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Safer Pest Control

When you see evidence of cockroaches in your home, your first inclination may be to reach for the strongest bug spray you can find. But before you do, take a deep breath and think again. While pesticides will likely kill whatever unwanted visitors are infesting your home, they can also be harmful to you and your family.

Children are especially susceptible to harm from pesticides, because their bodies and immune systems are still developing. They are also more likely to be exposed to pesticides by crawling on the floor and putting their hands and other objects in their mouths.

But household pests can also be a danger to your family. Cockroaches produce allergens that can trigger asthma and allergies. Mouse droppings can also trigger asthma or allergies. Flies and mosquitoes can carry germs and diseases.

Fortunately, there are ways to control pests and keep your family safe, too. Following an approach called integrated pest management (IPM) can do both — and also benefit the environment. Here are a few suggestions for safer pest control.

Pest Control: Practice Prevention First

The first step in IPM is prevention. The best way to control pests is to make your home unappealing to them. Just like us, pests need water, food, and shelter to survive, and if they can’t find these in your home, it’s likely they’ll go elsewhere.

Take these steps to discourage pests:

• Pick up all food spills and crumbs right away.

• Keep your counters, tables, sinks, and floors clean. Clean and dry dishes after having meals or snacks.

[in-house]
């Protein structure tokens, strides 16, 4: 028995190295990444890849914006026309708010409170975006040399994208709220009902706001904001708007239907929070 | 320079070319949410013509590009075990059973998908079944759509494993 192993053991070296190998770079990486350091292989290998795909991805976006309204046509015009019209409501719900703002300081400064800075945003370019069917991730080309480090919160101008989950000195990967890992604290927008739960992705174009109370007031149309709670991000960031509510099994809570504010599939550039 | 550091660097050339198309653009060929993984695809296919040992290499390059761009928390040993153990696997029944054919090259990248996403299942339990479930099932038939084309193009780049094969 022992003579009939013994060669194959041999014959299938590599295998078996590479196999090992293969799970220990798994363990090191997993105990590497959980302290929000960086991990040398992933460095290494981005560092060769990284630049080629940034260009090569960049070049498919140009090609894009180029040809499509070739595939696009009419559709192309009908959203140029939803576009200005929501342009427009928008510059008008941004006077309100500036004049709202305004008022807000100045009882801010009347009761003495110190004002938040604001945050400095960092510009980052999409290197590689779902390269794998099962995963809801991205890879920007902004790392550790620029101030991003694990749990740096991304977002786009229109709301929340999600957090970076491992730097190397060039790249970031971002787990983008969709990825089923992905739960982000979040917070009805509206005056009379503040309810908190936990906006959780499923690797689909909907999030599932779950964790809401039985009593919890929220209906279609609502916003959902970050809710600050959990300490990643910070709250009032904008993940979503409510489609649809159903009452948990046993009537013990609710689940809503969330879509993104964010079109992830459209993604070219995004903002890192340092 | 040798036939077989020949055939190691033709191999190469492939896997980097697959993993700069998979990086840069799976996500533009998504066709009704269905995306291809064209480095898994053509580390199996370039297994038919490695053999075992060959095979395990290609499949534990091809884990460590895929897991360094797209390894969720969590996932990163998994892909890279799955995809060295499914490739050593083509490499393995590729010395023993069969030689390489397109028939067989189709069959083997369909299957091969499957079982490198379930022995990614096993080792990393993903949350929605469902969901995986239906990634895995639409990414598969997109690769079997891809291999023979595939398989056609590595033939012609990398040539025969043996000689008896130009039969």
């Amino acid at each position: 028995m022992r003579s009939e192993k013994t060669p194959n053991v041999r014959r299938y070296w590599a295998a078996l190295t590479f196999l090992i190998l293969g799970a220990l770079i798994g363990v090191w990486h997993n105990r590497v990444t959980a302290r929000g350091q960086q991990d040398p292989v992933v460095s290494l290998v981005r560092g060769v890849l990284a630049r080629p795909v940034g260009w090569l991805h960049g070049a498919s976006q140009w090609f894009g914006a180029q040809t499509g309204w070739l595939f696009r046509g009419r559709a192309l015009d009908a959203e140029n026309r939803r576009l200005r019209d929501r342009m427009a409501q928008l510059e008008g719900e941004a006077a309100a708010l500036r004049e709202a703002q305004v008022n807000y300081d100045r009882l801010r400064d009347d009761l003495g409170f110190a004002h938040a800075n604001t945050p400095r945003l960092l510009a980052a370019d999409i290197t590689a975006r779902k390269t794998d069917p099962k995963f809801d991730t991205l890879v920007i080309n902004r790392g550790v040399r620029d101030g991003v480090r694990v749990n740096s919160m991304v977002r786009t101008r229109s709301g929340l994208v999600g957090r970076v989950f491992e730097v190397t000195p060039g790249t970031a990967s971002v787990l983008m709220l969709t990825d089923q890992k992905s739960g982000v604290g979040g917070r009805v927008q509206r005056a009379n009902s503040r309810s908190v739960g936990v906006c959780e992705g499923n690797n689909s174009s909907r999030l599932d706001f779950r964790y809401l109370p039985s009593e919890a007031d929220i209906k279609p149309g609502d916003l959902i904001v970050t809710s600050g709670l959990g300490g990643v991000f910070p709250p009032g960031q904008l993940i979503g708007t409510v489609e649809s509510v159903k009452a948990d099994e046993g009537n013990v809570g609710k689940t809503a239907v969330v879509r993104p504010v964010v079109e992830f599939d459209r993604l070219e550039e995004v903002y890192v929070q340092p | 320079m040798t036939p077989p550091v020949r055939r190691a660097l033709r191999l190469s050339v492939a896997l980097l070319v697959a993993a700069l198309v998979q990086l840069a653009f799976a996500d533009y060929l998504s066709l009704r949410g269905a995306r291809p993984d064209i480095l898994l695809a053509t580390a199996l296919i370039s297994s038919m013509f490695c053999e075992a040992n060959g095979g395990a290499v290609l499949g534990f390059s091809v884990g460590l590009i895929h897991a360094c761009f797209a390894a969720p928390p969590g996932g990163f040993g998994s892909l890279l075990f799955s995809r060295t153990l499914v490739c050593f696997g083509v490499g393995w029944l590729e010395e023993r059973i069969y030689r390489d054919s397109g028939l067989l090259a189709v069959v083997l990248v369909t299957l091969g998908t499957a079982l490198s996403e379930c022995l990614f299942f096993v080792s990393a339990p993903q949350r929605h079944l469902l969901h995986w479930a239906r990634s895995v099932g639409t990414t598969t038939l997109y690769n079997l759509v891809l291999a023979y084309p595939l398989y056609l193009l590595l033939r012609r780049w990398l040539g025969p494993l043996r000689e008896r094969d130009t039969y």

• Clean under large kitchen appliances, such as refrigerators and stoves. Food debris can often collect in these spaces and attract pests.

• Store food in containers with airtight lids or in the refrigerator. If food is stored in cardboard boxes, make sure the boxes are sealed. Cockroaches like cardboard and can get into opened boxes easily.

• Keep your trash in a container with a tight lid, and take out the trash often. Place outdoor trash bins as far from your house as possible.

• Fix household leaks and clean up any excess moisture on counters or sinks right away. Cockroaches like water and can swim.


• Try to keep your home free of clutter. Piles of magazines, newspapers, and boxes can attract pests and provide a place for them to hide.

• Vacuum carpets and cracks and crevices regularly.

• Don’t leave pet food out overnight.

• Fix any screens that have holes to prevent pests from entering.

• Check for any openings or cracks where pests may enter your house, such as behind sinks, along baseboards, and around windows. Seal them.

• If carpenter ants are a problem, look for damaged or wet wood and replace it. Carpenter ants are often attracted to damaged wood.